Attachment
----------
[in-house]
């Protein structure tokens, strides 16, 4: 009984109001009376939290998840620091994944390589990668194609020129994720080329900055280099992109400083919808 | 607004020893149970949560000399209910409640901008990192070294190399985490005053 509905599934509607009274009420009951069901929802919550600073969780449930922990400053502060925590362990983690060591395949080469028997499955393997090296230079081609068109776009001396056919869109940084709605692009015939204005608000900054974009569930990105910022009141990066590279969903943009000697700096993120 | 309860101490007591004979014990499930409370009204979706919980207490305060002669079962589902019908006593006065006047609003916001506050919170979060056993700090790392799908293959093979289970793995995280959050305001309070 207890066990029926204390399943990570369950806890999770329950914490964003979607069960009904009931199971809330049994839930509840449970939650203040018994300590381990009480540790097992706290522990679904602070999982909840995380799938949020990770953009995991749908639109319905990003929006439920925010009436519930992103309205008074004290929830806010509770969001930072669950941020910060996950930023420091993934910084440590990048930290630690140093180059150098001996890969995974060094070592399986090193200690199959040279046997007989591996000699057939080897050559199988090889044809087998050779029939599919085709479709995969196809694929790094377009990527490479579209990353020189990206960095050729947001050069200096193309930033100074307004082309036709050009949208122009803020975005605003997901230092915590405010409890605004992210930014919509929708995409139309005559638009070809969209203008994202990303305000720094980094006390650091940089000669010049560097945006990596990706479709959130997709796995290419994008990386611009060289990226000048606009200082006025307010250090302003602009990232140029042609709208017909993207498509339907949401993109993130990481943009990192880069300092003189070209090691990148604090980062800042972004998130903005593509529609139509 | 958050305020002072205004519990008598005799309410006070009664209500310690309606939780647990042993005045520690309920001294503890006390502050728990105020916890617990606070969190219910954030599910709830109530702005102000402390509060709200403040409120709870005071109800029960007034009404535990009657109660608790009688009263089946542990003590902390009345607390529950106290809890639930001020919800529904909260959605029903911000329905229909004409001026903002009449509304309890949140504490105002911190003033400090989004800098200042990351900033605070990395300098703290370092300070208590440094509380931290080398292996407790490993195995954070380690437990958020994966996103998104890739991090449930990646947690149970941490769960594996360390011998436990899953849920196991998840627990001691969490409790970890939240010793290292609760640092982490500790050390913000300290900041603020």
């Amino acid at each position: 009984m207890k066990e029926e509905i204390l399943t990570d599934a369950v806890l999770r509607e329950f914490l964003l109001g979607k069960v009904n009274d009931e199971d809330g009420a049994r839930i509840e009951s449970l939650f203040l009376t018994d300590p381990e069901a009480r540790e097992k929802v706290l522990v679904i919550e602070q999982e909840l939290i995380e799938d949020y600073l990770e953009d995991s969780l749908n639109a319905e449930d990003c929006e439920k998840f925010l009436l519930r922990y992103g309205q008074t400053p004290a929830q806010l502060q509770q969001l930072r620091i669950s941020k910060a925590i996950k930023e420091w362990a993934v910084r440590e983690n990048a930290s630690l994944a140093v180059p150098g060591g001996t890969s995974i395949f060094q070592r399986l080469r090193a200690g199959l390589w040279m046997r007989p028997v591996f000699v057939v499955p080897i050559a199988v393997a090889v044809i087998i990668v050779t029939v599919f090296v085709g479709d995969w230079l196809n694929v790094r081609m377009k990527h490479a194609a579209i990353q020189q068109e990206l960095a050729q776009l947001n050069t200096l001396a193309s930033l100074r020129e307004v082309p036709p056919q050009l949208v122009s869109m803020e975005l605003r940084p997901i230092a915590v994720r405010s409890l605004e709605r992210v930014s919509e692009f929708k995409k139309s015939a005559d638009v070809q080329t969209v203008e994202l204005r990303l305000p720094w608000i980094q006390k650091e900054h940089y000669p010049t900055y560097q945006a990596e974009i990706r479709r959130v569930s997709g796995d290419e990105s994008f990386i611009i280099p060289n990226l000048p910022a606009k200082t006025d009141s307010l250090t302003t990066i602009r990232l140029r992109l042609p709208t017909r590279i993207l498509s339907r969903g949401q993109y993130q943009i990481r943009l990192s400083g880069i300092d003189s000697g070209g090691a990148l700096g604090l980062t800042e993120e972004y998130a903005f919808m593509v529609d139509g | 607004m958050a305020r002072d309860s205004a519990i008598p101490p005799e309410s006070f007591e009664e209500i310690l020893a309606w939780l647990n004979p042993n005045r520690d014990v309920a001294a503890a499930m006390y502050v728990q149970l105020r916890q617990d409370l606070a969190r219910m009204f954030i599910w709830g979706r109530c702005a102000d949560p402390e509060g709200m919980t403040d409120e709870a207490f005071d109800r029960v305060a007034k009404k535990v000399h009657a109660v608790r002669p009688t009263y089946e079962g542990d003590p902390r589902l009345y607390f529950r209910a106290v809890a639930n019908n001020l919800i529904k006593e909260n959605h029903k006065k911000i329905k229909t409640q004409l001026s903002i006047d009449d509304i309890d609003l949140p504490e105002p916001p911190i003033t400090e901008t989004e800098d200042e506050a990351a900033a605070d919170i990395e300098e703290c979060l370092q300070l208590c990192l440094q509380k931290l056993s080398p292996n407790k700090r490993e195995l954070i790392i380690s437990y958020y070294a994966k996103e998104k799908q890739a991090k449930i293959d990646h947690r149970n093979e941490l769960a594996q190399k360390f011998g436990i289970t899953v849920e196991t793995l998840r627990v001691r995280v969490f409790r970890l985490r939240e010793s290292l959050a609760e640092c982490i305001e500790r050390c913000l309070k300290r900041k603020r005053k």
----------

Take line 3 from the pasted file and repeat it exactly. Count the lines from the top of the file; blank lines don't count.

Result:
């Amino acid at each position: 009984m207890k066990e029926e509905i204390l399943t990570d599934a369950v806890l999770r509607e329950f914490l964003l109001g979607k069960v009904n009274d009931e199971d809330g009420a049994r839930i509840e009951s449970l939650f203040l009376t018994d300590p381990e069901a009480r540790e097992k929802v706290l522990v679904i919550e602070q999982e909840l939290i995380e799938d949020y600073l990770e953009d995991s969780l749908n639109a319905e449930d990003c929006e439920k998840f925010l009436l519930r922990y992103g309205q008074t400053p004290a929830q806010l502060q509770q969001l930072r620091i669950s941020k910060a925590i996950k930023e420091w362990a993934v910084r440590e983690n990048a930290s630690l994944a140093v180059p150098g060591g001996t890969s995974i395949f060094q070592r399986l080469r090193a200690g199959l390589w040279m046997r007989p028997v591996f000699v057939v499955p080897i050559a199988v393997a090889v044809i087998i990668v050779t029939v599919f090296v085709g479709d995969w230079l196809n694929v790094r081609m377009k990527h490479a194609a579209i990353q020189q068109e990206l960095a050729q776009l947001n050069t200096l001396a193309s930033l100074r020129e307004v082309p036709p056919q050009l949208v122009s869109m803020e975005l605003r940084p997901i230092a915590v994720r405010s409890l605004e709605r992210v930014s919509e692009f929708k995409k139309s015939a005559d638009v070809q080329t969209v203008e994202l204005r990303l305000p720094w608000i980094q006390k650091e900054h940089y000669p010049t900055y560097q945006a990596e974009i990706r479709r959130v569930s997709g796995d290419e990105s994008f990386i611009i280099p060289n990226l000048p910022a606009k200082t006025d009141s307010l250090t302003t990066i602009r990232l140029r992109l042609p709208t017909r590279i993207l498509s339907r969903g949401q993109y993130q943009i990481r943009l990192s400083g880069i300092d003189s000697g070209g090691a990148l700096g604090l980062t800042e993120e972004y998130a903005f919808m593509v529609d139509g | 607004m958050a305020r002072d309860s205004a519990i008598p101490p005799e309410s006070f007591e009664e209500i310690l020893a309606w939780l647990n004979p042993n005045r520690d014990v309920a001294a503890a499930m006390y502050v728990q149970l105020r916890q617990d409370l606070a969190r219910m009204f954030i599910w709830g979706r109530c702005a102000d949560p402390e509060g709200m919980t403040d409120e709870a207490f005071d109800r029960v305060a007034k009404k535990v000399h009657a109660v608790r002669p009688t009263y089946e079962g542990d003590p902390r589902l009345y607390f529950r209910a106290v809890a639930n019908n001020l919800i529904k006593e909260n959605h029903k006065k911000i329905k229909t409640q004409l001026s903002i006047d009449d509304i309890d609003l949140p504490e105002p916001p911190i003033t400090e901008t989004e800098d200042e506050a990351a900033a605070d919170i990395e300098e703290c979060l370092q300070l208590c990192l440094q509380k931290l056993s080398p292996n407790k700090r490993e195995l954070i790392i380690s437990y958020y070294a994966k996103e998104k799908q890739a991090k449930i293959d990646h947690r149970n093979e941490l769960a594996q190399k360390f011998g436990i289970t899953v849920e196991t793995l998840r627990v001691r995280v969490f409790r970890l985490r939240e010793s290292l959050a609760e640092c982490i305001e500790r050390c913000l309070k300290r900041k603020r005053k």